Federal student aid is a financial lifeline for college students. According to the College Board, the average undergraduate student received $14,400 in federal financial aid through grants, federal student loans, and educational tax credits and deductions during the 2016-17 school year.
To access these resources, college students must meet and maintain specific requirements. So what happens if you don’t and you lose federal financial aid eligibility? Find out how you can regain federal student aid eligibility — or how to pay for college if you can’t.
The Department of Education has clear guidelines for federal student aid eligibility. Students will need to meet these requirements to receive any financial aid.
There are the basic requirements for eligibility, such as U.S. citizenship and a Social Security number. There are also continuing requirements for federal financial aid eligibility:
As a college student, you should be aware of how your choices could cost you your federal student loan eligibility or access to grants and other aid.
If you don’t meet these guidelines, it can cost you access to federal student loans, grants, and more. And you’re left with far fewer ways to pay for college and cover their educational costs.
If you’ve relied on grants and federal student loans to pay for college, losing your federal financial aid eligibility could put your schooling in jeopardy. You’ll need to look into other options for paying for school. Here are some options.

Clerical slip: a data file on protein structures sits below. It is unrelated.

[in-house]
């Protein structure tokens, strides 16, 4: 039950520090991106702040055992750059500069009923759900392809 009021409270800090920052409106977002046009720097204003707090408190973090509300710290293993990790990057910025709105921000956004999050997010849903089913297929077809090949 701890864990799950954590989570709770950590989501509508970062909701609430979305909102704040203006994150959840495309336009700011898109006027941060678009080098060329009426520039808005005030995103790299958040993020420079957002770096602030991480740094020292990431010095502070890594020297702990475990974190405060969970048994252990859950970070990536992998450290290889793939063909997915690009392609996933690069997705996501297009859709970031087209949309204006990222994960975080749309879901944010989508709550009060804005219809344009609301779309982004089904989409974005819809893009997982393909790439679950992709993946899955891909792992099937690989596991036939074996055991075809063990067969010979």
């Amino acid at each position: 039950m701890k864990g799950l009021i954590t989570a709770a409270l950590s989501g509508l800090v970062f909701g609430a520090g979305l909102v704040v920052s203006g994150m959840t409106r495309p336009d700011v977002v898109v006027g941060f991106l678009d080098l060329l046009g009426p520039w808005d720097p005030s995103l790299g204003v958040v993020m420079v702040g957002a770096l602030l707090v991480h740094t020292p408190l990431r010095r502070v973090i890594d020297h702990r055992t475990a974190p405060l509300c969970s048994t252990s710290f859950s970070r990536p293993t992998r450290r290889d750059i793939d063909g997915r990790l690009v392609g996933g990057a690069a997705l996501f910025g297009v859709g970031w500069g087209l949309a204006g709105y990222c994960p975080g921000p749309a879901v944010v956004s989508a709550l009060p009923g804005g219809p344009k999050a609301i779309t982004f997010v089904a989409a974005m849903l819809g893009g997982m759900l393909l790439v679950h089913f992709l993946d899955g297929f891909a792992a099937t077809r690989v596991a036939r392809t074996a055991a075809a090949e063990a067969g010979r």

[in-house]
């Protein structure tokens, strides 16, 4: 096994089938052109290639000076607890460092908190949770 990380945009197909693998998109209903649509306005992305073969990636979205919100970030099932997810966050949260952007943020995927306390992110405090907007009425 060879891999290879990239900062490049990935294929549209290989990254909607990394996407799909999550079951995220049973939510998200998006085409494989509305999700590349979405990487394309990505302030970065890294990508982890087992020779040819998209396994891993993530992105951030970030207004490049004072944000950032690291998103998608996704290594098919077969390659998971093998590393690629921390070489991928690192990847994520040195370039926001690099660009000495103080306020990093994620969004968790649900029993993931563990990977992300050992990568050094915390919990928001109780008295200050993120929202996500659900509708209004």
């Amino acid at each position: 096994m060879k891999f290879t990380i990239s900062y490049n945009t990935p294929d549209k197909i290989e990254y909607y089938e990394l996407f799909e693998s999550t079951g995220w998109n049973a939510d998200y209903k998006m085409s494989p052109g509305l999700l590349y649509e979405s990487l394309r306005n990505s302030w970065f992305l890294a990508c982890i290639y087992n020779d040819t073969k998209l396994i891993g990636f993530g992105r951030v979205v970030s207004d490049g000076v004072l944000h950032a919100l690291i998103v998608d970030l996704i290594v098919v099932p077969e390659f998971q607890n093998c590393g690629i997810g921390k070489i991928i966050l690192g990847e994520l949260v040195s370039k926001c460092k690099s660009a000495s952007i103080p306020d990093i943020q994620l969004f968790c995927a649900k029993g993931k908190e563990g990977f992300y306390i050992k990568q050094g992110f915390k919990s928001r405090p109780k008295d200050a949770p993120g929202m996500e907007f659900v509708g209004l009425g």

First, you can try to fix the problem that is making you ineligible for federal aid or student loans. If you can resolve your eligibility issue, you might regain access to federal financial aid that you can use to cover costs.
In many cases, there are steps you can take to regain federal student aid eligibility. This could be relatively easy — as simple as correcting or filing a FAFSA. Or it could be a more involved process with a plan you’ll need months to complete.
If you’ve had your federal financial aid eligibility revoked by your school, sit down with someone in the financial aid department to review your options. They might be able to help you figure out what your options are and get you on the path to full eligibility once more.
If it looks like you won’t be able to get your financial aid eligibility back right away, you’ll need to think about your next steps for schooling.
Maybe you lost eligibility due to poor academic performance, for example. Many schools require that you show improvement and progress to regain your eligibility.
You’ll typically need to continue taking classes — but without financial aid eligibility, you won’t have access to loans or aid to pay for these costs. This can create a circular problem in which you need financial aid eligibility to afford to take more courses, but you cannot regain eligibility without taking more courses.
Depending on why you lost it, regaining eligibility can take a semester — or it can take more than a year. You’ll need to decide what to do about college in the mean time. Do you need to stop attending because you can’t afford it? Can you afford tuition if you switch to part-time attendance? Once you know your educational costs, you can start looking into your options to pay for them.